Now What? LGBT Struggles & Changes That Lie Ahead Post Marriage Equality

nicole lashombNicole Lashomb, Editor-in-Chief of The Rainbow Times
Photo. TRT Archives
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Nicole Lashomb, Editor-in-Chief of The Rainbow Times  Photo. TRT Archives

Nicole Lashomb, Editor-in-Chief of The Rainbow Times
Photo. TRT Archives

By: Nicole Lashomb*/TRT Editor-in-Chief—

I’ve seen many changes during my editorship at The Rainbow Times. The changes came with the needs of the community, first reflected significantly as the battle for marriage equality. It wasn’t because marriage equality was the only worth fighting for then. On the contrary, it seemed like many people, especially Gay Inc., mostly focused on that. As it mostly happens, the media shapes up most of the masses’ ideas.

The more you heard about marriage equality, same-sex marriage, at first also called gay marriage, the more it became a “must” conversation among LGBTs. I remember how many people, including myself, wanted to be able to marry. I also recall the many stories I heard of, watched on TV, listened to on radio, read in LGBT papers and online. The stories were about the horrors of same-sex couples, living together for so many years, sharing a house, finances, items, etc., and having someone take it all from them just because they couldn’t get married. That was all we heard. It was all we were automated to think, breathe, and live. I am guilty. I followed the media, Gay Inc., and the “crowd at chow time.”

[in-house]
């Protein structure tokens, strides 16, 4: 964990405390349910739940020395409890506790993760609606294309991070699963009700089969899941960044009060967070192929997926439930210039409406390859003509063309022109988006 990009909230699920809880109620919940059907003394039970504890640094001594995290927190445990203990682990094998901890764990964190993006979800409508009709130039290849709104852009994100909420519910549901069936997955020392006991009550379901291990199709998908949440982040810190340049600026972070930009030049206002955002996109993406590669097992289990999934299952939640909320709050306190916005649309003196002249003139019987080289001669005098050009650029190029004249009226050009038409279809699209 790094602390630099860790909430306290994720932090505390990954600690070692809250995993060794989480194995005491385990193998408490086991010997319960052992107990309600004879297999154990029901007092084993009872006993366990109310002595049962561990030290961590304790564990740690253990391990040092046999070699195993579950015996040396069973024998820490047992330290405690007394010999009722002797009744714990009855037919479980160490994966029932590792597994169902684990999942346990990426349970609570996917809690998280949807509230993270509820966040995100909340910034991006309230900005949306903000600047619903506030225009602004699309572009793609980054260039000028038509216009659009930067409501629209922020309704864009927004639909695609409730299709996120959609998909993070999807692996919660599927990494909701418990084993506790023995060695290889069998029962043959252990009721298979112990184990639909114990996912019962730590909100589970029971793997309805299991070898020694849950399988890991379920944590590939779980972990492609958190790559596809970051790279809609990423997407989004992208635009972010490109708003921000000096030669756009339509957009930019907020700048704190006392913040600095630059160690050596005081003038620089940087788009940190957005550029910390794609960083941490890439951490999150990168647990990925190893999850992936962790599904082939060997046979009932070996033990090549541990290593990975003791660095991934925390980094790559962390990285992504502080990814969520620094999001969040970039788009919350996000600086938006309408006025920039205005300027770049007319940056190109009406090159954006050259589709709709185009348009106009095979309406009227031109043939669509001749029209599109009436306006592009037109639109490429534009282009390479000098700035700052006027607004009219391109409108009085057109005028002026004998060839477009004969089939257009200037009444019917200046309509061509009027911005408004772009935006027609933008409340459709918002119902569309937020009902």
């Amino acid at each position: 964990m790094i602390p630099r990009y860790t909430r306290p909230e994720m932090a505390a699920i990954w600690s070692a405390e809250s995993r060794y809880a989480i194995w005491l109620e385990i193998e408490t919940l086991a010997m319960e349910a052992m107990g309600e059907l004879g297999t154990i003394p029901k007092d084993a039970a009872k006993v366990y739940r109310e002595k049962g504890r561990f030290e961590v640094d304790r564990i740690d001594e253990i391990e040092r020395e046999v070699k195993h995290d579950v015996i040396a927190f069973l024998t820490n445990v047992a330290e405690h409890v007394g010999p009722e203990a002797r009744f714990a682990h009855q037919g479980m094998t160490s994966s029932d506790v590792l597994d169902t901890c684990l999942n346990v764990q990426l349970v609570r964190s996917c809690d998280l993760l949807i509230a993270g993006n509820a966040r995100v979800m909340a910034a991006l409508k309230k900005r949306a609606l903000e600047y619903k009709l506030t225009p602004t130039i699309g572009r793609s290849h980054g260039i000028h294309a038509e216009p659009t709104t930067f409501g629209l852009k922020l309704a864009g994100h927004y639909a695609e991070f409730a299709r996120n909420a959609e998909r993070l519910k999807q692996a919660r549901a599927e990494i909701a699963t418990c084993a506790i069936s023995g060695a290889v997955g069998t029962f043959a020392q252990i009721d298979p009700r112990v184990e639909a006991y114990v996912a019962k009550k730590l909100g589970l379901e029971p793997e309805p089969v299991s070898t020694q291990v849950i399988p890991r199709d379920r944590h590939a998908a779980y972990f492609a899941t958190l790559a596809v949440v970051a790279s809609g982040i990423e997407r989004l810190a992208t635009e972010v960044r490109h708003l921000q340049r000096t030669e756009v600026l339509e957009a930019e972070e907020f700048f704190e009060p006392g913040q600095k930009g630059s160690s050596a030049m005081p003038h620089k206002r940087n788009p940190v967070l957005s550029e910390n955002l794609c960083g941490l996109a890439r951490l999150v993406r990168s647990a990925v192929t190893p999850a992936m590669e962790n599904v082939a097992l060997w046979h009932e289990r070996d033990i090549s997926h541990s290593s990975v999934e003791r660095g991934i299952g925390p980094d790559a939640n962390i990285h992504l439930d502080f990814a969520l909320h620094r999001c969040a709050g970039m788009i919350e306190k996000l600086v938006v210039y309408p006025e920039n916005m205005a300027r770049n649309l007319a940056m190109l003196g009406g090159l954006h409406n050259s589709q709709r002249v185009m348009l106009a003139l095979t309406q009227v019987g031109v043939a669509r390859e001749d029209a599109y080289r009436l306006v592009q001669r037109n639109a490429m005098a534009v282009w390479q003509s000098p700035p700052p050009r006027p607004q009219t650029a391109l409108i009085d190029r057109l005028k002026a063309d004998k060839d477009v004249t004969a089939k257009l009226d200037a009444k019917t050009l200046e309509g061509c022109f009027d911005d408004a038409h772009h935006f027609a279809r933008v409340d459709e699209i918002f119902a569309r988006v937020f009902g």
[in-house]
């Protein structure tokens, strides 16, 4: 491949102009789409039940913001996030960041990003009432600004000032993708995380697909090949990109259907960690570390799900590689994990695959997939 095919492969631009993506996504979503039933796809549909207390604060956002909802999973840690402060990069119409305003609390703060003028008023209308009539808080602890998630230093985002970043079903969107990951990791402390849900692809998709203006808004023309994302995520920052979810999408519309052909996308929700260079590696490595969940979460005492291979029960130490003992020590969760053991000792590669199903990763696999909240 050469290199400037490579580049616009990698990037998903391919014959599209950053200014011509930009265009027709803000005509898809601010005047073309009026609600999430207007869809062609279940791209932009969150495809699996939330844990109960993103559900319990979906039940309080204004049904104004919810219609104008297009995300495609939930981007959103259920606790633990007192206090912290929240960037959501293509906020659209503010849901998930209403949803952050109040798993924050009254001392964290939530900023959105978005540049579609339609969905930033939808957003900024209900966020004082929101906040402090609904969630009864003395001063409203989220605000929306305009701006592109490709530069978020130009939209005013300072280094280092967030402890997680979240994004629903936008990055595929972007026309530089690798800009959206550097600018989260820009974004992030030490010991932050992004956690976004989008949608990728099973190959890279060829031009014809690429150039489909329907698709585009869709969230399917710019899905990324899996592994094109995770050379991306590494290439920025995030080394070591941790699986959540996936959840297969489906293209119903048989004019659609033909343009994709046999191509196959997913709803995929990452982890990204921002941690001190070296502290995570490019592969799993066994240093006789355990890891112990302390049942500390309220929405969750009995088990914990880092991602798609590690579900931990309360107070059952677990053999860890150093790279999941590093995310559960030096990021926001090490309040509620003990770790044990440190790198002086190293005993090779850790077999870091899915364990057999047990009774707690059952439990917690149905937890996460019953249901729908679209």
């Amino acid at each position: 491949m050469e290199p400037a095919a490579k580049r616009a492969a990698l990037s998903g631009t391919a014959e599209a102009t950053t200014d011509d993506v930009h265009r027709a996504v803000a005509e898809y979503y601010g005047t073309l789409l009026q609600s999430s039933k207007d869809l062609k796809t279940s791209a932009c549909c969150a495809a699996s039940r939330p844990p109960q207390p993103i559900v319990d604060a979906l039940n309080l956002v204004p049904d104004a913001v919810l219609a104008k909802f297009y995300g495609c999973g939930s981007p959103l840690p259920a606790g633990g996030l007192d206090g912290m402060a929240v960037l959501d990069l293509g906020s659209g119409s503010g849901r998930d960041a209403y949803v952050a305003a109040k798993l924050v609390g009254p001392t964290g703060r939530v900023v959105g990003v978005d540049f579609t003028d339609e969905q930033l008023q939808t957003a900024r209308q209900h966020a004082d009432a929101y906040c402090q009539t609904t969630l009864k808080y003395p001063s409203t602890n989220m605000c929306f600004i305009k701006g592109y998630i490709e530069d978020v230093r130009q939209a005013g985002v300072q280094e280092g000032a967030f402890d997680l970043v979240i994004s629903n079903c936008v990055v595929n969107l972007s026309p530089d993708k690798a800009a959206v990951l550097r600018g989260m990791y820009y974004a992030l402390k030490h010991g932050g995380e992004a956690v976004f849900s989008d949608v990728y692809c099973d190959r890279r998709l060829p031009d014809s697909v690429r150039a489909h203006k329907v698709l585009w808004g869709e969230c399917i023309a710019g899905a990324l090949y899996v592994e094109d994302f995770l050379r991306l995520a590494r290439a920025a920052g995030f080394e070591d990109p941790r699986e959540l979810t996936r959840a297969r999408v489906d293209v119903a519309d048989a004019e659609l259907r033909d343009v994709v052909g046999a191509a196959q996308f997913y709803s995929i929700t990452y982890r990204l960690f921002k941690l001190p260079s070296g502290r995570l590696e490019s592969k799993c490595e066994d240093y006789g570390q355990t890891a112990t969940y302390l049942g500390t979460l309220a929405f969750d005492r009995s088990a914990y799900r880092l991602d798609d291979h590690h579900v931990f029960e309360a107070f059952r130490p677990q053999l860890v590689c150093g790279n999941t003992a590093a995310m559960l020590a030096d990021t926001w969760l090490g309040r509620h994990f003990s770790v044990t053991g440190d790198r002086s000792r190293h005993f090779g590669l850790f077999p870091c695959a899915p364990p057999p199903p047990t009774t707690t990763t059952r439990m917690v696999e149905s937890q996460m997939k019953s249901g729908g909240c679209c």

But having that information should make us wiser. Are we wiser? The same thing happened to us with “terrorism”—a word so embedded during “W’s” presidency that we became scared of its mere mention. “Terror alerts, high alert, code orange, anthrax, and more terror,” were all we heard via all media. So much that we became “terrorized” of “terror.” [pullquote]A society that is owned by one race cannot comprehend the intricacies inherent to other races and ethnicities. It just cannot relate. Lack of knowledge and understanding leads them to fear and disdain. “Why bother?” some ask.[/pullquote]

The media is powerful. Most of it is controlled by powerful and enormous companies, which happen to largely be white-owned too. No wonder there is almost no positive coverage of minority groups. The only positive coverage I used to remember, as in a complete black cast, was only seen in a handful of shows. The same happens with Hispanic or Asian coverage. A society that is owned by one race cannot comprehend the intricacies inherent to other races and ethnicities. It just cannot relate. Lack of knowledge and understanding leads them to fear and disdain. “Why bother?” some ask. I bother because I co-exist with beautiful people. I bother because I see the same thing happening with LGBTQ mainstream and LGBTQ people of color that happens in everyday life. I see mainstream struggles at the forefront and PoC struggles continuing to lag behind. I hear the pleas of my fellow colleagues of color and I want to go into action. And, I will.